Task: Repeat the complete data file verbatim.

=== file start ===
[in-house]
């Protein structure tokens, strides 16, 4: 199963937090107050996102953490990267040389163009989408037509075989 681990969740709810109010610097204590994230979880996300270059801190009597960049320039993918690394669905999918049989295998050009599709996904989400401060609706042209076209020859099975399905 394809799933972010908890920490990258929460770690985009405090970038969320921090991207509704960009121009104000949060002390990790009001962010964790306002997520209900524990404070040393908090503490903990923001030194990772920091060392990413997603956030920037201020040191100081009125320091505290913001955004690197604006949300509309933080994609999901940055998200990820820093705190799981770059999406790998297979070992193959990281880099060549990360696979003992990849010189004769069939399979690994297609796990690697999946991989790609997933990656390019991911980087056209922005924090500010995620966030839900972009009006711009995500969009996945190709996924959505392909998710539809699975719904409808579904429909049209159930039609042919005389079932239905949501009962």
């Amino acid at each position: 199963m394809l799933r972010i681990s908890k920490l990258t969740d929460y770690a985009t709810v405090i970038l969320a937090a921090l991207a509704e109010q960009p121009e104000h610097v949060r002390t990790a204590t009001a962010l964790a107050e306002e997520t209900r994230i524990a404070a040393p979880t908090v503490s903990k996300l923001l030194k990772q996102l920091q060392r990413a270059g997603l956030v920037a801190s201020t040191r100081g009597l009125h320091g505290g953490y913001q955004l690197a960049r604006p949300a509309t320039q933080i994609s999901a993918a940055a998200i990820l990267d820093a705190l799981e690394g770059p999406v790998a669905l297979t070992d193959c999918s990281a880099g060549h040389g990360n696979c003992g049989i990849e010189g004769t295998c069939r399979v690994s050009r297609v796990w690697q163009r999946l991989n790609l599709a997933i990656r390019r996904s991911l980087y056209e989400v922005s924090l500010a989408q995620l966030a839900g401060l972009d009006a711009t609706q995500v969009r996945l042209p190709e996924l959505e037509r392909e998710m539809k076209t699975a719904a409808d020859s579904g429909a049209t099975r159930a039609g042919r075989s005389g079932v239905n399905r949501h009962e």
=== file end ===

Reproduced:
[in-house]
């Protein structure tokens, strides 16, 4: 199963937090107050996102953490990267040389163009989408037509075989 681990969740709810109010610097204590994230979880996300270059801190009597960049320039993918690394669905999918049989295998050009599709996904989400401060609706042209076209020859099975399905 394809799933972010908890920490990258929460770690985009405090970038969320921090991207509704960009121009104000949060002390990790009001962010964790306002997520209900524990404070040393908090503490903990923001030194990772920091060392990413997603956030920037201020040191100081009125320091505290913001955004690197604006949300509309933080994609999901940055998200990820820093705190799981770059999406790998297979070992193959990281880099060549990360696979003992990849010189004769069939399979690994297609796990690697999946991989790609997933990656390019991911980087056209922005924090500010995620966030839900972009009006711009995500969009996945190709996924959505392909998710539809699975719904409808579904429909049209159930039609042919005389079932239905949501009962």
């Amino acid at each position: 199963m394809l799933r972010i681990s908890k920490l990258t969740d929460y770690a985009t709810v405090i970038l969320a937090a921090l991207a509704e109010q960009p121009e104000h610097v949060r002390t990790a204590t009001a962010l964790a107050e306002e997520t209900r994230i524990a404070a040393p979880t908090v503490s903990k996300l923001l030194k990772q996102l920091q060392r990413a270059g997603l956030v920037a801190s201020t040191r100081g009597l009125h320091g505290g953490y913001q955004l690197a960049r604006p949300a509309t320039q933080i994609s999901a993918a940055a998200i990820l990267d820093a705190l799981e690394g770059p999406v790998a669905l297979t070992d193959c999918s990281a880099g060549h040389g990360n696979c003992g049989i990849e010189g004769t295998c069939r399979v690994s050009r297609v796990w690697q163009r999946l991989n790609l599709a997933i990656r390019r996904s991911l980087y056209e989400v922005s924090l500010a989408q995620l966030a839900g401060l972009d009006a711009t609706q995500v969009r996945l042209p190709e996924l959505e037509r392909e998710m539809k076209t699975a719904a409808d020859s579904g429909a049209t099975r159930a039609g042919r075989s005389g079932v239905n399905r949501h009962e």